He emerged unscathed. “That just shows how important they are!” a leading Zairian aid of Mobutu’s enthused about BMSK.
BMSK’s activities earned it top honors in The Torturer’s Lobby, a 1993 report by the Center of Public Integrity on law firms representing the interests of regimes infamous for their human-rights abuses. However, the client whose fortunes Manafort most decisively changed was not a head of state, but the leader of a rebel army.
The African state of Angola was one of several Portuguese colonies that suffered violent independence wars in the 1960s and ’70s. Born to the Ovimbundu tribe, Jonas Savimbi was educated in Switzerland — and then received training in Maoist guerilla warfare in China.
When he was unable to gain senior positions in either of the two Angolan Revolutionary movements, the Zaire-backed FNLA or the Communist MPLA, he went on to form his own army, UNITA. Records show that UNITA actually received funding from the Portuguese authorities to help it fight the two other resistance movements.
When the Portuguese withdrew from Angola, Savimbi kept on fighting the MPLA, first securing the backing of the South African Army, which was engaged in several wars destabilizing neighboring states hostile to the Apartheid regime.
Despite his Maoist past, Savimbi declared himself a fervent anti-Communist, and established a capital in Jamba. He was known for his charisma, talent with languages and intellectualism — and also for accusing members of his own movement of being witches and burning their families alive along with women who refused his sexual advances.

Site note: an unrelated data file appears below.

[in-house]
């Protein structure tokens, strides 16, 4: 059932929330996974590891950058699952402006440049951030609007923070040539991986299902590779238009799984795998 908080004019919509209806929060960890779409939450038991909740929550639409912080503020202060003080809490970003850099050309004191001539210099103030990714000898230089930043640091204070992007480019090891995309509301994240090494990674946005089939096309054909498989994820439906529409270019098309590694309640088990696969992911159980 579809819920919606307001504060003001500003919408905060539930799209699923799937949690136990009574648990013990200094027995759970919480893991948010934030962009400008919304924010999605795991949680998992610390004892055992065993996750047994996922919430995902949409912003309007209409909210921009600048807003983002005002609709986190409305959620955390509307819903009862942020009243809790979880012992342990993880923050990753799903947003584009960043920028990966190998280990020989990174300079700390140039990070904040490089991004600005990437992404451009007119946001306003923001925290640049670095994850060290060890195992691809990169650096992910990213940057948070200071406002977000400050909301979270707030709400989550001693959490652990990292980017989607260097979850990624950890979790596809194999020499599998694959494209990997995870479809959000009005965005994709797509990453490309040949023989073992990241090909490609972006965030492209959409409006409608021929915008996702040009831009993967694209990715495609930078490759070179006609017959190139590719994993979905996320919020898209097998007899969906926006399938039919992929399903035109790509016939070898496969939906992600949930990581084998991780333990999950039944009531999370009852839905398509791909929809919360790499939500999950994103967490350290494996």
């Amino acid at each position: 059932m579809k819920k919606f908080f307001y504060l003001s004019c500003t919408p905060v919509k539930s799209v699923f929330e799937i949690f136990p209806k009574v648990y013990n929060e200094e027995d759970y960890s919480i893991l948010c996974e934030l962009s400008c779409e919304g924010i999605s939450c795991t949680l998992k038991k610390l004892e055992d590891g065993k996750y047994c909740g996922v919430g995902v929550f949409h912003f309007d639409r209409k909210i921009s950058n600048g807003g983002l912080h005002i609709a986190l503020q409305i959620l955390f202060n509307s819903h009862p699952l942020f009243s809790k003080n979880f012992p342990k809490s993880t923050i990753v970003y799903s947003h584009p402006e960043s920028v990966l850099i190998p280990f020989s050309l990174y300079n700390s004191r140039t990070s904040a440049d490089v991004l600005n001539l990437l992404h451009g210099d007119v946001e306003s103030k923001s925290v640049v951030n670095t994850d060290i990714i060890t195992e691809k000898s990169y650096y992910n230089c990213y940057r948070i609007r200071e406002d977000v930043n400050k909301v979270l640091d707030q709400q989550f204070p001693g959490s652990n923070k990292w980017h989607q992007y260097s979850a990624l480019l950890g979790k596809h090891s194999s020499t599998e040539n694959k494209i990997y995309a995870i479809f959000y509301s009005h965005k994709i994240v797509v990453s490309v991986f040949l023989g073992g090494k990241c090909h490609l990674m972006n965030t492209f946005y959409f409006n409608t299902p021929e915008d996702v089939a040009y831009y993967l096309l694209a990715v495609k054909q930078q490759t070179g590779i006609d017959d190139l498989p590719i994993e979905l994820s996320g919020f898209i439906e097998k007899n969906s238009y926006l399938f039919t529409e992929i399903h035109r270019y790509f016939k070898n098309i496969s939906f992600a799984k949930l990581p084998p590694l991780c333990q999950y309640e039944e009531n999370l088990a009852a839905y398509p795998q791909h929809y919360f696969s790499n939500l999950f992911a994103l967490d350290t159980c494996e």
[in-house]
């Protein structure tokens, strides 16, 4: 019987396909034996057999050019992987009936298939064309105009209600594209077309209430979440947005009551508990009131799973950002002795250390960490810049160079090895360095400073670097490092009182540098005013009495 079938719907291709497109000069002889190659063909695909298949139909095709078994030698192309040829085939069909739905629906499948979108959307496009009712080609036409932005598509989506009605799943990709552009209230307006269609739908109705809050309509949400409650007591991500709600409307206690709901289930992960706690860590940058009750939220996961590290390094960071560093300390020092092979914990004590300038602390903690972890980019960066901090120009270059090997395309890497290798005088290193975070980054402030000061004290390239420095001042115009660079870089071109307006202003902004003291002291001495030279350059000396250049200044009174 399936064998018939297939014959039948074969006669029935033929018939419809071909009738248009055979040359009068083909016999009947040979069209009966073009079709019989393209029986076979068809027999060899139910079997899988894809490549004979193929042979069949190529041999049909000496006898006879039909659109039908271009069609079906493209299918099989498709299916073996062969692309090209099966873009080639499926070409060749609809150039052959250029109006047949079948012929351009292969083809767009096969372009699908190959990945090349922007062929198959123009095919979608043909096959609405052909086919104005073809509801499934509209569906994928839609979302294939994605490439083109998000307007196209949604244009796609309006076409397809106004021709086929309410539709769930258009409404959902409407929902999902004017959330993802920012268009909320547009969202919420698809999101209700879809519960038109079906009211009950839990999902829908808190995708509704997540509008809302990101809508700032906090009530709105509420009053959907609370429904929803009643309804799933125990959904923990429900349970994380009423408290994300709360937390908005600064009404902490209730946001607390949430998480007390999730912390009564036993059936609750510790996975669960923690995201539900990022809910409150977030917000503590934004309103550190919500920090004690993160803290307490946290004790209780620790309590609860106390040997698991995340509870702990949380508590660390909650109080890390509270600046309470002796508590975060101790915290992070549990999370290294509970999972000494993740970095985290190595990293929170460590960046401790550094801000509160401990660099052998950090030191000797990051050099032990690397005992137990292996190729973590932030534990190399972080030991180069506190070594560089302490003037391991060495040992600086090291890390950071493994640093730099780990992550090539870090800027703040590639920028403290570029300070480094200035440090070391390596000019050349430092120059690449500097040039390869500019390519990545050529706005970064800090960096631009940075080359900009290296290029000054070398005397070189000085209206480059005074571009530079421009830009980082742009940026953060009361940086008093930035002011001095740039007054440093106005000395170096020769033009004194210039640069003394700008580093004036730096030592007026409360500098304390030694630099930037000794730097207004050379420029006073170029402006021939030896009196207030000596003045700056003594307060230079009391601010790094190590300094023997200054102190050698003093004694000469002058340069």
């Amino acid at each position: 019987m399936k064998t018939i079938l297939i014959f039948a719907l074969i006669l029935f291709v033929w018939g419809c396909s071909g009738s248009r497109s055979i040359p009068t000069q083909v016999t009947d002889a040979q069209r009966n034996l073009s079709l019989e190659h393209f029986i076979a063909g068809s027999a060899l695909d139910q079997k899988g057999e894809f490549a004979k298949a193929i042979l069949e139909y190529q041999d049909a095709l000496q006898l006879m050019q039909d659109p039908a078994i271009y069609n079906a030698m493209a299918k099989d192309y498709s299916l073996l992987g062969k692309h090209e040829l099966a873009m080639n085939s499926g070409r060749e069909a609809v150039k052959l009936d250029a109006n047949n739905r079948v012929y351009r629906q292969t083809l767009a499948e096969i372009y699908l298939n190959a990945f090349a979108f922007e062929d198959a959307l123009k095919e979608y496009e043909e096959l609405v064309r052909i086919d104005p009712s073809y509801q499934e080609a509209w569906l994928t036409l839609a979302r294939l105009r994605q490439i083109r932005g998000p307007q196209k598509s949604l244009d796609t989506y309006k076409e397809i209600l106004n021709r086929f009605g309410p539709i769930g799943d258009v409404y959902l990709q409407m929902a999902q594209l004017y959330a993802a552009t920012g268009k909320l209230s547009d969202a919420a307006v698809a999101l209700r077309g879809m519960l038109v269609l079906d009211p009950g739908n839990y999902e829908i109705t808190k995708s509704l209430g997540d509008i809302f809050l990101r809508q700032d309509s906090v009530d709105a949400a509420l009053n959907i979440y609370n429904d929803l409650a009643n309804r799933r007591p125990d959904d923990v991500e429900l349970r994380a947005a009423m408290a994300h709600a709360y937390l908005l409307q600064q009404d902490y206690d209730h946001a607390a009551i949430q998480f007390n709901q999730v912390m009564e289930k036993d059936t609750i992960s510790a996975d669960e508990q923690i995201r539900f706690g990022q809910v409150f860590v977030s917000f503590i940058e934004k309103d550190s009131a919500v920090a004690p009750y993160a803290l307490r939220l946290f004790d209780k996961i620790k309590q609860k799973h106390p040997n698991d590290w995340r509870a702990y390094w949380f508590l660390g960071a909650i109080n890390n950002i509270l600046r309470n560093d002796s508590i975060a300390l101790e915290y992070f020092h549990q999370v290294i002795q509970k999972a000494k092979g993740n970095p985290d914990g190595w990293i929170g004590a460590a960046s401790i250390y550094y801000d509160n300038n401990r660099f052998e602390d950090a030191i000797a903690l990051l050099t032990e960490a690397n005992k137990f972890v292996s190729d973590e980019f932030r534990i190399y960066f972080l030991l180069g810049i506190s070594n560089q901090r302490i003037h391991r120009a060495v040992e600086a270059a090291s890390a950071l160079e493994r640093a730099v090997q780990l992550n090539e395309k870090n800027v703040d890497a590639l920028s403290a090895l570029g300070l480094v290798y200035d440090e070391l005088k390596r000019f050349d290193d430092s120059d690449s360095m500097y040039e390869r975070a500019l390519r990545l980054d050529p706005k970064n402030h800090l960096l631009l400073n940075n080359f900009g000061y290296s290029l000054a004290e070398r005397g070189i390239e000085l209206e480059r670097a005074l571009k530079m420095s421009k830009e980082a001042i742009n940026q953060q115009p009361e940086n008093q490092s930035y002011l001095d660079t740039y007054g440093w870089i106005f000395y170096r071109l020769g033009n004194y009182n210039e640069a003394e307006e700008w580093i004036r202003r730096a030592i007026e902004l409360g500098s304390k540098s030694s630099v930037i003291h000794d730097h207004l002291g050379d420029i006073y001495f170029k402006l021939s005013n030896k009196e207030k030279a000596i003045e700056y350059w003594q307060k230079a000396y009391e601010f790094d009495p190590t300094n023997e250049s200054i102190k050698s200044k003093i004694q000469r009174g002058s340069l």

His forces recruited child soldiers, planted millions of land mines in civilian areas — giving Angola one of the world’s largest populations of amputees — and launched terror raids targeting health clinics, schools and communal food supplies.
Manafort personally flew to Angola to entice Savimbi into paying him $600,000 a year between 1985 and 1992 in order to burnish his reputation in Washington — a fee Savimbi could afford owing to his sale of blood diamonds.
Savimbi flew to Washington, where he gave speeches at Freedom House, the Heritage Foundation and the American Enterprise Institute. At the latter, U.S. Ambassador to the United Nations Jeanne Kirkpatrick introduced Savimbi as “a linguist, philosopher, poet, politician, warrior … one of the few authentic heroes of our time.”
Savimbi even got a photo-op with Reagan.
Manafort’s fees more than repaid themselves as Savimbi received more than $34-million worth of heavy weapons funneled through the CIA, thanks to a motion pushed by Sen. Bob Dole. UNITA forces and allied South African troops went on to intensive conventional battles against the MPLA, which was backed by Cuban troops and Soviet weapons.
Officials in Washington justified their support of Savimbi on the grounds that he was anti-Communist. But even as Cuba and the Soviet Union withdrew from Angola and Washington sought to bring the war to an end, Manafort’s contract with Savimbi remained active until 1992 — and U.S. money continued to fill the warlord’s coffers.
Savimbi sabotaged several peace deals seeking to end the war and rejected a 1992 election that he lost.
“When Gorbachev pulled the plug on Soviet aid to the Angolan government, we had absolutely no reason to persist in aiding Savimbi,” Sen. Bill Bradley wrote in his memoir: “But by then he had hired an effective Washington lobbying firm, which successfully obtained further funding.”
The Angolan Civil War would last another decade until Savimbi was killed in an ambush in February 2002.
In 1993, Manafort became involved in the longstanding dispute between India and Pakistan over the state of Jammu and Kashmir. When India achieved independence from British rule, primarily Muslim territories to the east and west were separated into the state of Pakistan. However, the Hindu ruler of predominately-Muslim Kashmir chose to join India.